DEVELOPMENT OF AN AUTOMATED LIPIDOMICS APPROACH TO UNDERSTAND THE ACTION OF OBESOGENS

John A. Bowden, Raquel Chamorro-García, Bruce Blumberg, Louis Guillette, Michele Schantz, and John Kucklick

Current approaches for assessing potential exposure to endocrine disrupting compounds (EDCs) typically focus on characterizing the EDC-mediated effects by measuring hormone levels or gene expression profiles; however, some EDCs have been shown to possess multiple disruption mechanisms including those pathways integral in lipid metabolism. Further, recent reports have implicated specific contaminants as capable of exerting an obesogenic response (referred to as obesogens) by operating as ligand mimics to specific receptors (e.g., PPAR and RXR) critical in adipocyte generation, lipid biosynthesis/storage, adipose formation and appetite regulation. However, the exact nature and overall contribution of these obesogens to the incidence of obesity is still largely uncharacterized. An approach well-suited for an improved understanding of the myriad of metabolic changes associated with obesogen exposure would be the development and implementation of lipid-based methods (e.g., lipidomics), since lipid metabolism is intimately linked to obesogen targets.

In this preliminary obesogen/lipidomic study, livers (both male and female) were collected and flash frozen from 8-week mice offspring that were exposed in utero to control, the model obesogen tributyltin (TBT) or rosiglitazone (ROSI, PPAR agonist). The mice studies were performed at the University of California (by Dr. Bruce Blumberg). The pregnant females were exposed to the agonists (0.1mg/Kg TBT, 1 mg/Kg ROSI and CMC (carboxymethyl cellulose, vehicle)) by gavage feeding at E16.5 (embryonic day 16.5). The use of TBT as an obesogen is based on previous research which has shown that exposure to TBT during critical developmental stages (e.g., in utero) can have dramatic effects on adipogenesis and lipid accumulation. After the frozen livers were homogenized, the lipids (with an internal standard cocktail) were extracted by the Folch method (chloroform/methanol, 2:1 v/v). Lipid extracts were then directly infused (shotgun lipidomics) into a hybrid triple quadrupole/linear ion trap mass spectrometer (equipped with electrospray ionization), modified with the inclusion of a syringe pump in series (between the autosampler and the mass spectrometer) to allow for a high-throughput automated workflow. Lipid alterations were assessed in positive (or negative) survey scan mode and on a class and/or individual species level using previously optimized intra-source separation and tandem mass spectrometry (MS/MS) parameters.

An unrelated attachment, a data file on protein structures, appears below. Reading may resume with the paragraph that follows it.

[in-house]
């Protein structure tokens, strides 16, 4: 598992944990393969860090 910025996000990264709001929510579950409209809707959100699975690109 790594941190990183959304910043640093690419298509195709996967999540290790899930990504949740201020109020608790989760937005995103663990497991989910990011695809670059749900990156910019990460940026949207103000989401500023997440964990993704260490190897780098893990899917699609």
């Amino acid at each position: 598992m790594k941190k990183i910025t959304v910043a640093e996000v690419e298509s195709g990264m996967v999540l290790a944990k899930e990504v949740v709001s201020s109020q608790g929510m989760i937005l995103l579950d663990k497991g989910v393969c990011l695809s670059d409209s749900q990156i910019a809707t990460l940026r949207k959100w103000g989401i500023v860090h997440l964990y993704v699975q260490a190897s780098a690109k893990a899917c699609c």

To date, there are no published studies using mass spectrometry to assess the impact of obesogen exposure on lipid metabolism. Using developed lipidomic/mass spectrometry-based methods described here, specific global, class, and individual lipid alterations were highlighted between treatment groups and sexes. Qualitative and semi-quantitative trends were shown to be present in several lipid species, including fatty acids, cholesteryl esters, triacylglycerols, phospholipids and sphingolipids.